Sync your Google Chrome profile with Dropbox

While Google Chrome now has a built in synchronization feature which includes bookmarks, preferences, and themes, this does not do a full profile sync.

If you are looking to sync your entire Chrome profile which includes the above settings in addition to; extensions, history, cookies, and cache, you can use Dropbox to keep multiple computers in sync with a single profile.

If you don’t already have a Dropbox account, you can sign up here and get 2Gb of storage for free (capable of getting up to 8Gb for free).

Once Dropbox is installed and configured with your account you can go about the process below to set up syncing your Chrome profile.

Part I: Move Chrome profile into Dropbox

  1. This section is only completed for the initial setup and is to be done on the computer with the “master” profile that you want to retain.
  2. Create a folder in your Dropbox folder named “Roaming Profiles” with a subfolder “Google Chrome”. The future path for your Chrome profile should look similar to this (if you installed Dropbox to the default location):
    ” C:\Users\Ben\Documents\My Dropbox\Roaming Profiles\Google Chrome”
  3. Close any instances of Google Chrome.
  4. Open Windows Explorer and make sure “show hidden files” is enabled.
  5. In Windows 7 – navigate to “C:\Users\Ben\AppData\Local\Google\Chrome\User Data”
  6. Copy the “Default” folder into the new Dropbox folder we created in step 1.
  7. Rename the original “Default” folder to “Default_old” (this will be deleted at then end when we confirm everything works)

Part II: Create a link between the Dropbox and Chrome profiles

  1. If there is a folder named “Default” in “C:\Users\Ben\AppData\Local\Google\Chrome\User Data”, delete it.
  2. Now we need to create a symlink between the Dropbox folder and the location that Chrome will look for its profile.
    Open the command prompt as administrator by right clicking on the cmd application and pressing “run as administrator”
  3. You will enter: mklink /D “(Dropbox location)” “Chrome default location)”
    On my computer it looked like:

    C:\Windows\system32>mklink /D “C:\Users\Ben\AppData\Local\Google\Chrome\User Data\Default” “C:\Users\Ben\Documents\My Dropbox\Roaming Profiles\Google Chrome\Default”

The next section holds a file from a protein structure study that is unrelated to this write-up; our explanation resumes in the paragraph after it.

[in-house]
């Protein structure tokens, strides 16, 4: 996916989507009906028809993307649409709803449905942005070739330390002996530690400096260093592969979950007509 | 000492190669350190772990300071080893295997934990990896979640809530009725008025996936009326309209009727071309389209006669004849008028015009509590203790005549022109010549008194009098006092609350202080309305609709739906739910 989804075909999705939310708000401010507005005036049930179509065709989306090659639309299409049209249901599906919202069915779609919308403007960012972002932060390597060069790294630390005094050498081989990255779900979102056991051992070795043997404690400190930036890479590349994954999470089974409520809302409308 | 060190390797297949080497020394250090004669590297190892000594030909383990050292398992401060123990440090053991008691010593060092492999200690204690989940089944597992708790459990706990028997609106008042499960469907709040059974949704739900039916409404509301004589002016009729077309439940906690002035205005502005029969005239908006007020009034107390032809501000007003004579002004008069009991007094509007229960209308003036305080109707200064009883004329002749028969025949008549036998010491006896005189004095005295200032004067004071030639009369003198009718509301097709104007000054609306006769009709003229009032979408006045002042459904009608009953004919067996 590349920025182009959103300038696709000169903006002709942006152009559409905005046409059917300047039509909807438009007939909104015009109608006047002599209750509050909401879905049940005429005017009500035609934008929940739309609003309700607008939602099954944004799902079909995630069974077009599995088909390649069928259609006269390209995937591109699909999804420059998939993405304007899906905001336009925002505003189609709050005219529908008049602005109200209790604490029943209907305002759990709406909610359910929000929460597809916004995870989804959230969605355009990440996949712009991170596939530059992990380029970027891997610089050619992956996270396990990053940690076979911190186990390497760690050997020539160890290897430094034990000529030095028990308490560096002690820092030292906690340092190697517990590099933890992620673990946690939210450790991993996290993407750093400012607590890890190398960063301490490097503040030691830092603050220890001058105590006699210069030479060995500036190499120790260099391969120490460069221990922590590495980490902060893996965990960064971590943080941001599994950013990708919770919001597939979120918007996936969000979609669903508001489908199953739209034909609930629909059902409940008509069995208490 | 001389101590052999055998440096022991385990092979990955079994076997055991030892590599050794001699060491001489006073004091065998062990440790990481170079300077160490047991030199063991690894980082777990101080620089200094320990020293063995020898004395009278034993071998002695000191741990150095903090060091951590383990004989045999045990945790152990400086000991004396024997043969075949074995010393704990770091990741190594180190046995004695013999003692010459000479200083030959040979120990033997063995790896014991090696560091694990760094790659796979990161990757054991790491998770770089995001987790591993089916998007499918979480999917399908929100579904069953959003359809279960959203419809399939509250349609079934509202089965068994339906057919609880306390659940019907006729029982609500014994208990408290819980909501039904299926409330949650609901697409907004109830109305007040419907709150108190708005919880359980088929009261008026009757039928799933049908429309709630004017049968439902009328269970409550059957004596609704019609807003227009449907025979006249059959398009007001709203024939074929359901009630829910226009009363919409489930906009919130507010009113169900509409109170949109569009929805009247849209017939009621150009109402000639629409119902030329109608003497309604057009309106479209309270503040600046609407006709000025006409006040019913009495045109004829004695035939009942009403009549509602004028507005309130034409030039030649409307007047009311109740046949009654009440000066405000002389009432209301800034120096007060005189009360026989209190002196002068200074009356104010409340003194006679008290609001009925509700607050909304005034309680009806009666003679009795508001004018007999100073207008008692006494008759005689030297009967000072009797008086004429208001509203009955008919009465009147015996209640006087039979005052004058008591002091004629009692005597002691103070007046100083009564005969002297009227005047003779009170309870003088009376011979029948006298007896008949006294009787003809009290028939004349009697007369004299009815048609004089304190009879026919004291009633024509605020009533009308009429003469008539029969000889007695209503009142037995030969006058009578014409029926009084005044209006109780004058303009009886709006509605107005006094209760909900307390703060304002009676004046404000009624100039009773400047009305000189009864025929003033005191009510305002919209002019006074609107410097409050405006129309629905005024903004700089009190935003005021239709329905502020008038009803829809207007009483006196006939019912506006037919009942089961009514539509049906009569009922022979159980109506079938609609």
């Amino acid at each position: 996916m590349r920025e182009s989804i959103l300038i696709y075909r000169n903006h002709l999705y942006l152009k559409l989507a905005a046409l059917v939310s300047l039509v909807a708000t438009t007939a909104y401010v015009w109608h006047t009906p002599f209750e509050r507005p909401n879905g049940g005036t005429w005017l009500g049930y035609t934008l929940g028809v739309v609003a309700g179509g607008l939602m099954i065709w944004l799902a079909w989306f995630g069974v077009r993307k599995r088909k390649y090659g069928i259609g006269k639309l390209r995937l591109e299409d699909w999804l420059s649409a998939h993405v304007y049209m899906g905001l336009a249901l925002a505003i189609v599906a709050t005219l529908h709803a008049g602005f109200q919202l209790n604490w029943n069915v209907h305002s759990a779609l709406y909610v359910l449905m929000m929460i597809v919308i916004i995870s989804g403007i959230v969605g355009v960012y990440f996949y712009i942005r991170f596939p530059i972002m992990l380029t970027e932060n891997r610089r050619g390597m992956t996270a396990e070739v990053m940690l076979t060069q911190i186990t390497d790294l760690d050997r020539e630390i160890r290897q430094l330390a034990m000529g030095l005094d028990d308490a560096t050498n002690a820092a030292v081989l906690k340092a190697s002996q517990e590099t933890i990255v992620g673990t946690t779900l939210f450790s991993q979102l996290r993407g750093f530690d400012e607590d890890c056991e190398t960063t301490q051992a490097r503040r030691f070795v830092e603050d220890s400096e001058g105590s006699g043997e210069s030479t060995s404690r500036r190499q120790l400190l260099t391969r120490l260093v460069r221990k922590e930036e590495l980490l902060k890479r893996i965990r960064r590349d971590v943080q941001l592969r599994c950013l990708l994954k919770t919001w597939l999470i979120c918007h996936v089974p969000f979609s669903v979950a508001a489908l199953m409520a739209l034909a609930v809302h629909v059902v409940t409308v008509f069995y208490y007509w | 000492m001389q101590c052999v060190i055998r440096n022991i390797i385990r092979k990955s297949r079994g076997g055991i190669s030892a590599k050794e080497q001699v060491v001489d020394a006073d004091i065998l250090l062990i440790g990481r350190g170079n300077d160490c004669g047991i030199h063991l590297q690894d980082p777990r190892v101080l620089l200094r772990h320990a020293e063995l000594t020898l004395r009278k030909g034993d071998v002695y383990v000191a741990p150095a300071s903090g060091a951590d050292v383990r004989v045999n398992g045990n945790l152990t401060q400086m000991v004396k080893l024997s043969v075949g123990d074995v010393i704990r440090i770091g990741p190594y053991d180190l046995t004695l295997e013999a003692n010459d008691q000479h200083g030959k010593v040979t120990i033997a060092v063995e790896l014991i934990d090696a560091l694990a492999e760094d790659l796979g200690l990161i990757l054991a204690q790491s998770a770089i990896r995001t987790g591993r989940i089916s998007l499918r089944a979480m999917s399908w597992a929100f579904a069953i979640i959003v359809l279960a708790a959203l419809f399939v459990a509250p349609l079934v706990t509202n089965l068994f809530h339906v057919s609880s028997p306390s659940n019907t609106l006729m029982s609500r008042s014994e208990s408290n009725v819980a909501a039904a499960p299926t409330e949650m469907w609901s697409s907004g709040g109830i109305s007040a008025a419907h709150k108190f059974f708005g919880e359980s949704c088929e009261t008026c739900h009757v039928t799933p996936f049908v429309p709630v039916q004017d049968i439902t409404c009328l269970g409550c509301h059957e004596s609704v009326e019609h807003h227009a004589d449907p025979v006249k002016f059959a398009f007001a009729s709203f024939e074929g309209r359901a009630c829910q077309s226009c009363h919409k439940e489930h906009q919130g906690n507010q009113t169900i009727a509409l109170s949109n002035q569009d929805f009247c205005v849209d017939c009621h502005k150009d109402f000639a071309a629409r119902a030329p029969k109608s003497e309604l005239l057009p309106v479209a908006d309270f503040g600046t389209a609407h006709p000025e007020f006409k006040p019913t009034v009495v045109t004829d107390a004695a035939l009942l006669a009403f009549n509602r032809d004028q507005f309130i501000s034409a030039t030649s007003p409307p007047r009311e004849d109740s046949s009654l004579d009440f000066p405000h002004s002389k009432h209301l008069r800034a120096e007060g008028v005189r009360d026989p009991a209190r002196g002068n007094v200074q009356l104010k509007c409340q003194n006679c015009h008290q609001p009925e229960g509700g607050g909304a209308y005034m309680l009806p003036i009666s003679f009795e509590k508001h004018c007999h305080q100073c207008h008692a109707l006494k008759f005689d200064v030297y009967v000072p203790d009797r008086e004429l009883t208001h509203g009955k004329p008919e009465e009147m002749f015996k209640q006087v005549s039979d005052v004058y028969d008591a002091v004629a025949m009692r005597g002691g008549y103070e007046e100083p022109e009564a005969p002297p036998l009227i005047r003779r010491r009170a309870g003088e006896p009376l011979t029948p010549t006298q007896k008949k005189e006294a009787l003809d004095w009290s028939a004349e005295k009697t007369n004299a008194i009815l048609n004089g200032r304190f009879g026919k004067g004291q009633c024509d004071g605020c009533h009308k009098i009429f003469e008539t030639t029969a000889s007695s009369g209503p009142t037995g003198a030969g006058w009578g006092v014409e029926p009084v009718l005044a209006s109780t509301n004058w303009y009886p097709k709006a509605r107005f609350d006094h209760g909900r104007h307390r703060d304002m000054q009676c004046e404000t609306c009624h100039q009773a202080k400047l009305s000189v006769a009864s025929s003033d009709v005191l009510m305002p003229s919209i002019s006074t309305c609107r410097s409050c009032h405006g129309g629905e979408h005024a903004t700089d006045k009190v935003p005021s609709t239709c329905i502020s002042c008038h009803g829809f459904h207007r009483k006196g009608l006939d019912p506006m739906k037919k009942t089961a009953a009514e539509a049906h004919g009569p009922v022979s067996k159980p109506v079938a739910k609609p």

If it worked you should see a message that looks like this:

    symbolic link created for C:\Users\Ben\AppData\Local\Google\Chrome\User Data\Default <<===>> C:\Users\Ben\Documents\My Dropbox\Roaming Profiles\Google Chrome\Default

    C:\Windows\system32>mklink /D “C:\Users\Ben\AppData\Local\Google\Chrome\User Data\Default” “C:\Users\Ben\Documents\My Dropbox\Roaming Profiles\Google Chrome\Default”symbolic link created for C:\Users\Ben\AppData\Local\Google\Chrome\User Data\Default <<===>> C:\Users\Ben\Documents\My Dropbox\Roaming Profiles\Google Chrome\Default

  4. Launch Chrome and confirm it opens with your previous settings. If you open up the Dropbox path and then open an instance of Chrome, you will see that some files are in use and have not been synced. Once you close the browser they will sync in a matter of seconds (green checkbox means it has been synced).
  5. Delete the folder we renamed to “Default_old” in Part 1, step 7 (if it exists).
  6. Install Dropbox on any other computers that you want to set up Chrome profile syncing and repeat the steps in Part II.

Edit: It looks like the development builds of Chrome now have code to support extensions syncing, thereby eliminating one of the good reasons to use method to keep your instances of Chrome in sync. I imagine you can expect to see this feature fully implemented shortly. Read more.

Virtualization, Windows Home Server, and HTPCs

Right now I’m focusing on virtualization, windows home server, and HTPCs. I will be exploring different configurations to find the optimal setup able to achieve my goals.


  1. Computer backup
  2. Virtualization – testing/experimenting
  3. Media streaming server
  4. PVR
  5. HTPC front end – for playback of DVD rips and recorded TV
  6. BitTorrent machine
  7. Automate the process of media downloading, organizing, metadata/fanart

My primary desktop is used for gaming so I want to accomplish as much as possible on my secondary pc (complete specs). For virtualization I plan to experiment with VMWare ESXi, Hyper-V Server 2008, Windows Server 2008 with Hyper-V, VMWare Server 2.0, and Virtual Server 2005.

I hope this blog can serve as a reference for others who are interested in a similar setup, because I know how difficult it was to find information on these topics.

Remote Desktop Connection – Blank desktop

When trying to remote desktop to a networked computer I was encountering an issue where I was presented with the login screen, but after entering my credentials all I saw in my Remote Desktop Connection window was a blank desktop – no task bar or anything.

Attempting to open other connections and seeing the same result I figured I would try to remotely log out of the computer. By pressing Ctrl+Alt+End I was able to pull up the Task Manager, go the the Users tab, and disconnect any sessions.

After disconnecting the users, I was able to remote into the computer.